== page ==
With the recognition that "shoot" is the proper term for what photographers do, in context of this discussion and to avoid confusion I'd suggest hunting about for another, perhaps the more cumbersome "take pictures/photographs." Just a thought, do with it what you will.

perhaps the more cumbersome "take pictures/photographs." Just a thought, do with it what you will.

snap. (not snap like the kids say .."oh, snap" but snap as in snap a photo)

I don't have enough firearms knowledge to know if this is helpful in narrowing down whether that is indeed a bullet flying by, and what its velocity might be, but for what it is worth:

External Quote:

The "AR-style"semi-automatic rifle, the weapon law enforcement officials have said was recovered from the scene of the attempted assassination of Donald Trump on Saturday, is one of America's most popular, recognisable and notorious weapons.
Source: https://www.theguardian.com/us-news/article/2024/jul/14/ar-15-rifle-weapon-donald-trump-rally-shooting-pennsylvania

I'd assume if it is not already out in other reporting that a more exact identification of the rifle will be forthcoming pretty quickly.

Does this photo match up to the right moment? Or was this pose just a gesture during an earlier part of the speech?

Frames from video
101

102

103

104

105

Frame 103 seems a good match

We'll have to wait for the EXIF to verify the shutter speed.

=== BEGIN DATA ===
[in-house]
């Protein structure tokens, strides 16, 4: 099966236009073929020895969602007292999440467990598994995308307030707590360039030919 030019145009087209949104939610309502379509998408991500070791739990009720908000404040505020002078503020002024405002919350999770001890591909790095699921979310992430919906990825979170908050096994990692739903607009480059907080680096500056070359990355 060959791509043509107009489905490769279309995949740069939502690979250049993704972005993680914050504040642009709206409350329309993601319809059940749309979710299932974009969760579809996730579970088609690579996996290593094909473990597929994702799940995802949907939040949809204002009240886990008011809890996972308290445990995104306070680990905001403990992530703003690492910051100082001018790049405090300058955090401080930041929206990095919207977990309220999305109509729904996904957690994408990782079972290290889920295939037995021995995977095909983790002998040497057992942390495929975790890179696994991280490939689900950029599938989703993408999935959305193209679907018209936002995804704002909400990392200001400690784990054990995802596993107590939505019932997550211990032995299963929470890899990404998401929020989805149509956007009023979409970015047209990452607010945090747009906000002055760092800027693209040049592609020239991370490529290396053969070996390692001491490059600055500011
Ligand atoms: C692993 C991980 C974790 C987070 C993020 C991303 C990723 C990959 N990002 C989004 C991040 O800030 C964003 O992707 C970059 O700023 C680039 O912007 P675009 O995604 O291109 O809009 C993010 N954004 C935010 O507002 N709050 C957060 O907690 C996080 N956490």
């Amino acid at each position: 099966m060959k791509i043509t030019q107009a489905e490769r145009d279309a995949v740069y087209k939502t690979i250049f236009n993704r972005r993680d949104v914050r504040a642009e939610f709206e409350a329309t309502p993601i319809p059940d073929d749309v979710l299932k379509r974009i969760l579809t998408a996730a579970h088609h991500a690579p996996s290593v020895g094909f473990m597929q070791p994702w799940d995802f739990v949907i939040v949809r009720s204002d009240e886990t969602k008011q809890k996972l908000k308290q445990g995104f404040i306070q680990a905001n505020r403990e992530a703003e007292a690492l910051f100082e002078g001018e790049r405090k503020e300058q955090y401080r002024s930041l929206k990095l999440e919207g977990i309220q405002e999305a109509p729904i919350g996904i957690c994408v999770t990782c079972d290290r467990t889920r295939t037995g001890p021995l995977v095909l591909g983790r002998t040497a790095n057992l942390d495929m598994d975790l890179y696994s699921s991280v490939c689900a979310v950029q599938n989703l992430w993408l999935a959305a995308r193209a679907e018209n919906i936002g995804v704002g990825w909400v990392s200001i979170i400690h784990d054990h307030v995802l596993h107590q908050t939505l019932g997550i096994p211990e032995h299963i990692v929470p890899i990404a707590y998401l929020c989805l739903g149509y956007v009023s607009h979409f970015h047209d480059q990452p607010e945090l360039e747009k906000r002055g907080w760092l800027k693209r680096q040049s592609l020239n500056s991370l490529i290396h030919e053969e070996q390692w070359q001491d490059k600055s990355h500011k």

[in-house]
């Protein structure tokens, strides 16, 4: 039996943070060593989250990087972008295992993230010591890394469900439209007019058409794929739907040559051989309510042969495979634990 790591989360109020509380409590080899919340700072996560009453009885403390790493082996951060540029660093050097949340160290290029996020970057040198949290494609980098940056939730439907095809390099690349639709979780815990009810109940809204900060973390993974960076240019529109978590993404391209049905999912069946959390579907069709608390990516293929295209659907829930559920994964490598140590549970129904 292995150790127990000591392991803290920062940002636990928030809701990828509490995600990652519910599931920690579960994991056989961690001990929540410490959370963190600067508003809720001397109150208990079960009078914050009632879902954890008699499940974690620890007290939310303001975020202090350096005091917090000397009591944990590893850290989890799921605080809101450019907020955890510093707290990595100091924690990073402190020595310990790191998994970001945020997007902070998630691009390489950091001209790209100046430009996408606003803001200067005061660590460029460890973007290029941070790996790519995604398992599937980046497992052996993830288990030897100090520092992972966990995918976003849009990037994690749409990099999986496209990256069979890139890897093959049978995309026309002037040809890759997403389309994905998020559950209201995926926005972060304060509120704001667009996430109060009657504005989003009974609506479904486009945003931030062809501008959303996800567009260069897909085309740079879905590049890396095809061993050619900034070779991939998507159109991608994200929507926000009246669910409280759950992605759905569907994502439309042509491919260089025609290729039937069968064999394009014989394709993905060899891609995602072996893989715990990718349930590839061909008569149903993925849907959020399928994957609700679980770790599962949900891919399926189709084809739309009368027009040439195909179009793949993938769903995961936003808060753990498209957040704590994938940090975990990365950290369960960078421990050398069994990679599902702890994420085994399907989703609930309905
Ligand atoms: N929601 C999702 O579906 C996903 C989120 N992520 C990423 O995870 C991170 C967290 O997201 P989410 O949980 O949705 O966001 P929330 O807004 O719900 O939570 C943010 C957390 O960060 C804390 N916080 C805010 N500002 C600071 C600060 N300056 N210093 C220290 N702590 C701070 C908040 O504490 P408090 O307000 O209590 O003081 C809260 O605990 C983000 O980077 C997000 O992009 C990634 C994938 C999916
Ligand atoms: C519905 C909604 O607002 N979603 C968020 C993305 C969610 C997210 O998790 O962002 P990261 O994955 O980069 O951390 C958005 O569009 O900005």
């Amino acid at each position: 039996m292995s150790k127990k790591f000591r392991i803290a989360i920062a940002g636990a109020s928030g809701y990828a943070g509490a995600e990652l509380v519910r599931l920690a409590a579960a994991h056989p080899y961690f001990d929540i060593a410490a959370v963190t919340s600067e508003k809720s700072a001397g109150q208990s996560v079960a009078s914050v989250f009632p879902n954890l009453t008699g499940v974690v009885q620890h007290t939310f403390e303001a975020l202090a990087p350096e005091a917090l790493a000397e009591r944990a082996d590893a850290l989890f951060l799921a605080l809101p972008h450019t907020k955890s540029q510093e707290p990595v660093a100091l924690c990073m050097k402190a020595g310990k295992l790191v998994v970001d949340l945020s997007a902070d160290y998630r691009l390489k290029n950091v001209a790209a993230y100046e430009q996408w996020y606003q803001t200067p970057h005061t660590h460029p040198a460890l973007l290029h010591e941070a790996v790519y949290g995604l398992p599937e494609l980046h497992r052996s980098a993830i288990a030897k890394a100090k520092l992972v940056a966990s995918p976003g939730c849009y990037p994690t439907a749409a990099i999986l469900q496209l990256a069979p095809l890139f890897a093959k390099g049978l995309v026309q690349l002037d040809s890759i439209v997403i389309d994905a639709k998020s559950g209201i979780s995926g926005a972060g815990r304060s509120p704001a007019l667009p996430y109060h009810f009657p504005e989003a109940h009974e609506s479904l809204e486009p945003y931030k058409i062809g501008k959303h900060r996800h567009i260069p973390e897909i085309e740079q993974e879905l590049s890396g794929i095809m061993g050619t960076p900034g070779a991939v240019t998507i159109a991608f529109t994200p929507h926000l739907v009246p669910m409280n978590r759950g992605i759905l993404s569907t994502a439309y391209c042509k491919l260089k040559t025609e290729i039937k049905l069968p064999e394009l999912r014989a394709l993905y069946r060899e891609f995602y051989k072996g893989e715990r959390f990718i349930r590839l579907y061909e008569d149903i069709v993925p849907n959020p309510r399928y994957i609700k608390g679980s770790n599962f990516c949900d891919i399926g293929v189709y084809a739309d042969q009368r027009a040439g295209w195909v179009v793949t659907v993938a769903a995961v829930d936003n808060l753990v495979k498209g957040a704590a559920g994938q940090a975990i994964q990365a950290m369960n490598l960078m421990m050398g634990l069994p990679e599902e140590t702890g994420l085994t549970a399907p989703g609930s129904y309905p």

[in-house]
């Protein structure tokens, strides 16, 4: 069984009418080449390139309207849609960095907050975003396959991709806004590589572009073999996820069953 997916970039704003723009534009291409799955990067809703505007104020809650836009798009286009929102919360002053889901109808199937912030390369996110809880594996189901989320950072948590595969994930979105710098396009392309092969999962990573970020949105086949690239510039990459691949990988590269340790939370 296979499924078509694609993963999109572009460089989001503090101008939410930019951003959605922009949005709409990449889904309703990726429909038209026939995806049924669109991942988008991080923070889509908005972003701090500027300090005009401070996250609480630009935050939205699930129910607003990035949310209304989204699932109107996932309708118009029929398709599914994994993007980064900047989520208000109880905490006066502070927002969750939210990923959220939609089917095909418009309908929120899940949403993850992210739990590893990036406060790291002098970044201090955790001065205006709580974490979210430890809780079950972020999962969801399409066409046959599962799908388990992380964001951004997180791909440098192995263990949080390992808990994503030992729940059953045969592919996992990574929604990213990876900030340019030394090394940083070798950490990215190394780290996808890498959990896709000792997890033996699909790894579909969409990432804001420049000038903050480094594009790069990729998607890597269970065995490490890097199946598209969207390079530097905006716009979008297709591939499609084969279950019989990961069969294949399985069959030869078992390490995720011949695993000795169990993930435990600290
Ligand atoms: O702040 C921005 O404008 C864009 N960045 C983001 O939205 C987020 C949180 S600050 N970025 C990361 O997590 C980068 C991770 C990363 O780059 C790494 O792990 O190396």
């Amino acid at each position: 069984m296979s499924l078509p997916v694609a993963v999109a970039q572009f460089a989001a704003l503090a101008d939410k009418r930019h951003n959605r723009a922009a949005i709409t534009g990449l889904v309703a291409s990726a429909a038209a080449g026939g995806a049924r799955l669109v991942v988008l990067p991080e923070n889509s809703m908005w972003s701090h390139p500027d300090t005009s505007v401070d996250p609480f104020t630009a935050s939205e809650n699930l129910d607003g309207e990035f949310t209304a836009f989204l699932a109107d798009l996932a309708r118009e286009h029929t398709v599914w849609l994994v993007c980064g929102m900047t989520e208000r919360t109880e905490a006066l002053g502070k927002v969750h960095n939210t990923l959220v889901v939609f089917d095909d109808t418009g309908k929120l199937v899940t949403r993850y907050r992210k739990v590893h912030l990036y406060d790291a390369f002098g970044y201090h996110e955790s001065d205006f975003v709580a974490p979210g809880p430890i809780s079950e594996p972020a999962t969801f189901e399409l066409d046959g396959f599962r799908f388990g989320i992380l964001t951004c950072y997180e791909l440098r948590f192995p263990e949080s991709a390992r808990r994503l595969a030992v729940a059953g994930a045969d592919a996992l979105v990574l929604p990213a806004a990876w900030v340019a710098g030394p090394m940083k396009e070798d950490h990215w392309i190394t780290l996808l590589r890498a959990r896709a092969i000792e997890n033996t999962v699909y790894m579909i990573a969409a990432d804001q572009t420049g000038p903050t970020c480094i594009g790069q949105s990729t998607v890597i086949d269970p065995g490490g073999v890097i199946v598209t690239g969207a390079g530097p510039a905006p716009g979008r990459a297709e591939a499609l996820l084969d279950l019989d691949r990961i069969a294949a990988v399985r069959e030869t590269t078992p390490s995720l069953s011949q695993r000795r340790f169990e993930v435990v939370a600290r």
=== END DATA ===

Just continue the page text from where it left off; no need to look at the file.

We'll have to wait to verify the ammo type.

-1/1000 to 1/2000 seems way too slow to capture a 223 round.

-Too big a coincidence to call this a bug... or whatever.

Whatever this is, it's not the bullet that wounded Trump. That bullet was long gone.

if it was as humid in PA as it was here..maybe its a bullet contrail. can you make an aerodynamic trail with somethign so little?

Not unreasonable so I looked it up. At 150 yards the estimated residual velocity is roughly 2,500 ft/sec

Source: https://www.remington.com/rifle/core-lokt/29-22111.html

We're really going to need more info on the rifle & cartridge combination before we can zoom in on the velocity.

Barrel length & twist as well as bullet weight and composition will all play a role. Fortunately ballistics is a very mature science and once we have the variables plugged in we should be able to narrow it down to +/- 50fps or less.

if it was as humid in PA as it was here..maybe its a bullet contrail. can you make an aerodynamic trail with somethign so little?
Looks like yes:

Source: https://youtu.be/LZ2a80vxvrY?t=138

From this angle they seem a bit bendy to be what we're seeing in the pic in this thread, and a bit persistent, but I suppose that might vary by relative humidity, and whether you're looking along the contrail as in this vid or across it like we would be if that's actually what's in the photo.

I have no opinion as to whether that's in fact what we're seeing, just relaying that I found a video purporting to show bullet contrails on a humid day...

if it was as humid in PA as it was here..maybe its a bullet contrail. can you make an aerodynamic trail with somethign so little?

Looks like yes:

Source: https://youtu.be/LZ2a80vxvrY?t=138